Oculus the Facebook owned company responsible for creating the Oculus Rift virtual reality headset has this week released details new features that allow the Rift headset to support less powerful PCs.
Oculus has detailed a number of new features such as Oculus Avatars, Oculus First Contact, and Asynchronous Spacewarp which allow the Oculus hardware to be used with lower end machines.
Asynchronous Spacewarp (ASW) is a new technique that Oculus has developed which extrapolates frames and lets VR titles run at up to half rate, while delivering a visual experience that’s almost as good as native 90hz rendering. Offering a frame-rate smoothing technique that almost halves the processing and graphics creation time required to produce nearly the same output from the same content on less powerful PC systems. Oculus explains a little more about the new technology they have developed.
ASW generates extrapolated frames from previous frames generated by the VR application. On the surface, this sounds quite a bit like ATW, which is capable of extrapolating for only a single thing: the user’s head rotation. While this covers many of the hitches, it’s not a magic bullet. ASW works in tandem with ATW to cover all visual motion within the virtual reality experience. This includes character movement, camera movement, Touch controller movement, and the player’s own positional movement. If the application falls behind the display’s frame rate, the experience typically remains smooth and enjoyable.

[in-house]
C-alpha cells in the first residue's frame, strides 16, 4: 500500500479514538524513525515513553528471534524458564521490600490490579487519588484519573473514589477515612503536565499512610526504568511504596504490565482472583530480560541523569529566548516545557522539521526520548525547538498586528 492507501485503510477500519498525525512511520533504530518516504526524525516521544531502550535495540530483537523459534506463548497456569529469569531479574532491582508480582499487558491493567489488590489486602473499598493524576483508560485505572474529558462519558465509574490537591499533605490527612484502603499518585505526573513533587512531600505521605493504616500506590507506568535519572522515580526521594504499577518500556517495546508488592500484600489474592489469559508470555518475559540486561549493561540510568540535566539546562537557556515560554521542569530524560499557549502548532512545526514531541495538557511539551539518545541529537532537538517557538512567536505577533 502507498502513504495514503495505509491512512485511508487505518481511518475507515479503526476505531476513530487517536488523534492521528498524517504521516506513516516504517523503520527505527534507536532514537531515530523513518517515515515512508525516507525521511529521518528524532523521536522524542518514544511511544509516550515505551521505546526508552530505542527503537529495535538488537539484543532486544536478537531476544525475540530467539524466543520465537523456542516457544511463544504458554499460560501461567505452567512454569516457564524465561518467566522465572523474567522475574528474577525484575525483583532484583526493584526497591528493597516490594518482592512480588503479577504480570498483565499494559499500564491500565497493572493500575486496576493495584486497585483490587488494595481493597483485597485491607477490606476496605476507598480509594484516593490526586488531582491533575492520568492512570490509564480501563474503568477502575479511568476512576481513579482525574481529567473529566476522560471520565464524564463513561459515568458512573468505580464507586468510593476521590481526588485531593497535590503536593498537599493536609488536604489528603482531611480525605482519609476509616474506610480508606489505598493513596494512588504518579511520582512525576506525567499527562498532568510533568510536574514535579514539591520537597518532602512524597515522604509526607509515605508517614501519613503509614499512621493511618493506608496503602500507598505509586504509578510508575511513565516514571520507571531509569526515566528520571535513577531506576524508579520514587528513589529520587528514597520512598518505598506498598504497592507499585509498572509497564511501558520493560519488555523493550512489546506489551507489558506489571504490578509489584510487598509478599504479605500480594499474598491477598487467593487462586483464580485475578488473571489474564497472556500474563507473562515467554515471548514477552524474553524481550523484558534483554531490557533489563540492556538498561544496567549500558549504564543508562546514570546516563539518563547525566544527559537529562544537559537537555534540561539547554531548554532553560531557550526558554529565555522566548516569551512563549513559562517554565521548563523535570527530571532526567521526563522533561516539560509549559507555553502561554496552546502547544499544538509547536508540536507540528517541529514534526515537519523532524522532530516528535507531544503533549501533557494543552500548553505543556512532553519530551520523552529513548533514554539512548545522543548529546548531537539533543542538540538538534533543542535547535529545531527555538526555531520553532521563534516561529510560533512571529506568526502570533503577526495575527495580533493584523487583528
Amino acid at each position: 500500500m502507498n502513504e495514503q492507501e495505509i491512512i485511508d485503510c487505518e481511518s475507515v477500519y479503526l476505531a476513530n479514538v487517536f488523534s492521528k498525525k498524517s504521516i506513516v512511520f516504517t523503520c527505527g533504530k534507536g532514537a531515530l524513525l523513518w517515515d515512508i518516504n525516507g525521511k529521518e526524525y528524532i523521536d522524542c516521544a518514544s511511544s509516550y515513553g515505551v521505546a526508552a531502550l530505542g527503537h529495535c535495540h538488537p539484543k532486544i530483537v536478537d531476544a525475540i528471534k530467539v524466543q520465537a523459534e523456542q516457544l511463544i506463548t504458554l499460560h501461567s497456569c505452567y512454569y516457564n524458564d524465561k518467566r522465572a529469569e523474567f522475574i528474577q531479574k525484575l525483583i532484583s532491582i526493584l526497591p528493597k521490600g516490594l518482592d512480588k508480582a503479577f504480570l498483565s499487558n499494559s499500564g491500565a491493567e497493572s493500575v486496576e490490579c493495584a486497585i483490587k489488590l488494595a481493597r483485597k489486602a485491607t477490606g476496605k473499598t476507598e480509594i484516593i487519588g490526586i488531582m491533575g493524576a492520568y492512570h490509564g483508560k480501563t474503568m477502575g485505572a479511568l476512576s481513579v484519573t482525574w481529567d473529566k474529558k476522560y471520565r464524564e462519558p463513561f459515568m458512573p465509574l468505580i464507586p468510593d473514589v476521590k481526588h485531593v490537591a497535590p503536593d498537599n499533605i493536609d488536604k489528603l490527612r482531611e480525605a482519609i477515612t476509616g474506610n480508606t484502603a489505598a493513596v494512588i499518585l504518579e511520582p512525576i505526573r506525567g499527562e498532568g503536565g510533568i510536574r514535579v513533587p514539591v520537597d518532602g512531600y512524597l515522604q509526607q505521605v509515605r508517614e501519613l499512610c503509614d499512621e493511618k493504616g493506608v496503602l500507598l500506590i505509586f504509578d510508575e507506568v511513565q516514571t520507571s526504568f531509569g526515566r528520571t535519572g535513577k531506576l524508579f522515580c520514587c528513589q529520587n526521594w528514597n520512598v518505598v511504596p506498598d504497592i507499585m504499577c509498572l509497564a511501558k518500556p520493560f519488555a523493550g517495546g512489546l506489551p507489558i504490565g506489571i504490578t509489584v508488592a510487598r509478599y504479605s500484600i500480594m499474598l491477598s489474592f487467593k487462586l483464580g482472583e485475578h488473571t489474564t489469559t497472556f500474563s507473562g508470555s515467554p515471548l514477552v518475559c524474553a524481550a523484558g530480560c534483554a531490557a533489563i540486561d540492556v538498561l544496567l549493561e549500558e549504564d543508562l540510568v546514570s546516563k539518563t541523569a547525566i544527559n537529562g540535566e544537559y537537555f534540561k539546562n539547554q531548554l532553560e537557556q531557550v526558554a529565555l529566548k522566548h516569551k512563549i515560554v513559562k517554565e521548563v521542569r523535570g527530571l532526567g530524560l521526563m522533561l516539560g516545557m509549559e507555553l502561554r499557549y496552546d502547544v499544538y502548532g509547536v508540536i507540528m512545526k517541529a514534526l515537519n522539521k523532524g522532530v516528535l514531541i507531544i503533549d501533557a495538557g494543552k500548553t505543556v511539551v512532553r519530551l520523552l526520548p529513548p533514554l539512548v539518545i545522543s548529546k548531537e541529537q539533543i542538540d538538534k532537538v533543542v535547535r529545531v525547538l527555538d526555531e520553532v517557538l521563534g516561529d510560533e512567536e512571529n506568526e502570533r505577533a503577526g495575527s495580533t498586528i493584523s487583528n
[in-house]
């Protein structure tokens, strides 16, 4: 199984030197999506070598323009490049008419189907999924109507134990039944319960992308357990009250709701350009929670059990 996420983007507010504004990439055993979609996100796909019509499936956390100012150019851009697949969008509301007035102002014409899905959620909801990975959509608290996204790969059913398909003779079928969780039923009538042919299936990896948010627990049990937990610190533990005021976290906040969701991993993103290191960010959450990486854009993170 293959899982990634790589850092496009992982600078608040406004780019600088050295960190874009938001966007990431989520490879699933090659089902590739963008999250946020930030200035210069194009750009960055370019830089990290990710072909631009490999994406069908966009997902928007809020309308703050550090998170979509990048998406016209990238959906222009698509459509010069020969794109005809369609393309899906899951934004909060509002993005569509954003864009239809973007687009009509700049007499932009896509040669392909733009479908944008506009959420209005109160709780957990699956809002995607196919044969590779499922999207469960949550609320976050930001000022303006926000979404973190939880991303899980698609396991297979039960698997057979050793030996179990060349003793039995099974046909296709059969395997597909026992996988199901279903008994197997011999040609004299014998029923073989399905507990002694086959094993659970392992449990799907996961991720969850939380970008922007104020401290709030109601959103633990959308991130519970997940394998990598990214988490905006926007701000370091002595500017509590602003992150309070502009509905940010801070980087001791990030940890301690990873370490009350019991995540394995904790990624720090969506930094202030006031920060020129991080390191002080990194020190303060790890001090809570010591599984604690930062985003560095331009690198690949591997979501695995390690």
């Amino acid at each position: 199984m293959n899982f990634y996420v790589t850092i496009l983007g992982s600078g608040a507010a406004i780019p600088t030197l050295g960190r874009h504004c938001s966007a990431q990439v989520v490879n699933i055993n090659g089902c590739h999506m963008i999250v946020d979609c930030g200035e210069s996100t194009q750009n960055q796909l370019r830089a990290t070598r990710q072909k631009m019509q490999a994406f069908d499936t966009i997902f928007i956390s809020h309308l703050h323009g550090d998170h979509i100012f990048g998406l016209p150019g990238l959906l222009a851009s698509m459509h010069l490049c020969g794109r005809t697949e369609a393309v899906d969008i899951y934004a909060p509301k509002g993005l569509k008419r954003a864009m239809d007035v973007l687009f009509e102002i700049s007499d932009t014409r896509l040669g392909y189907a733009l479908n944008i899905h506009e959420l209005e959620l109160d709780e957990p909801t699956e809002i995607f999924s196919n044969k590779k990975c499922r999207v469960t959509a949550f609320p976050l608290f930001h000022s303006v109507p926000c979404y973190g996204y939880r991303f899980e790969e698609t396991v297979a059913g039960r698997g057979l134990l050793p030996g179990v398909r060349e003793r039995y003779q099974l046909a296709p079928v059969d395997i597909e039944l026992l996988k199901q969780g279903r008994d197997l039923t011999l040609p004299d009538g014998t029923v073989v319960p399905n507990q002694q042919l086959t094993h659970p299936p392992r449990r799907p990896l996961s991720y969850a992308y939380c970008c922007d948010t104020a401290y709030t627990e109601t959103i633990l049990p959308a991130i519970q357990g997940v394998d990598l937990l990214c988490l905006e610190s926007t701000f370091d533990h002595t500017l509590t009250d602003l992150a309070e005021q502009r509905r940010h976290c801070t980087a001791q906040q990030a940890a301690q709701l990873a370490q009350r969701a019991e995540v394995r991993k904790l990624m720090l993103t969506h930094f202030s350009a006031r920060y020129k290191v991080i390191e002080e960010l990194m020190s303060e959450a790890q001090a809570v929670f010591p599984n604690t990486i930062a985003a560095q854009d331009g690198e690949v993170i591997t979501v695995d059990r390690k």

An example of this extrapolation is shown below. We have a scene in which a held gun which is moving from right to left in frames 0 and 1 (generated 1/45th of a second apart), and we want to generate an extrapolated frame from that movement (1/90th of a second after frame 1). We detect the movement of the gun and generate a new frame which we display on behalf the application.
When it comes to virtual reality, ATW and ASW are siblings and complement each other. Timewarp is great for accommodating head rotation. In fact, it’s perfect for static images at a distance. For applications like 360 videos and features on the horizon, Spacewarp is unnecessary. Conversely, Spacewarp is pretty good for animated objects up close but not so great at tracking head rotation.
For more information on the new Asynchronous Spacewarp jump over to the Oculus website for details by following the link below.
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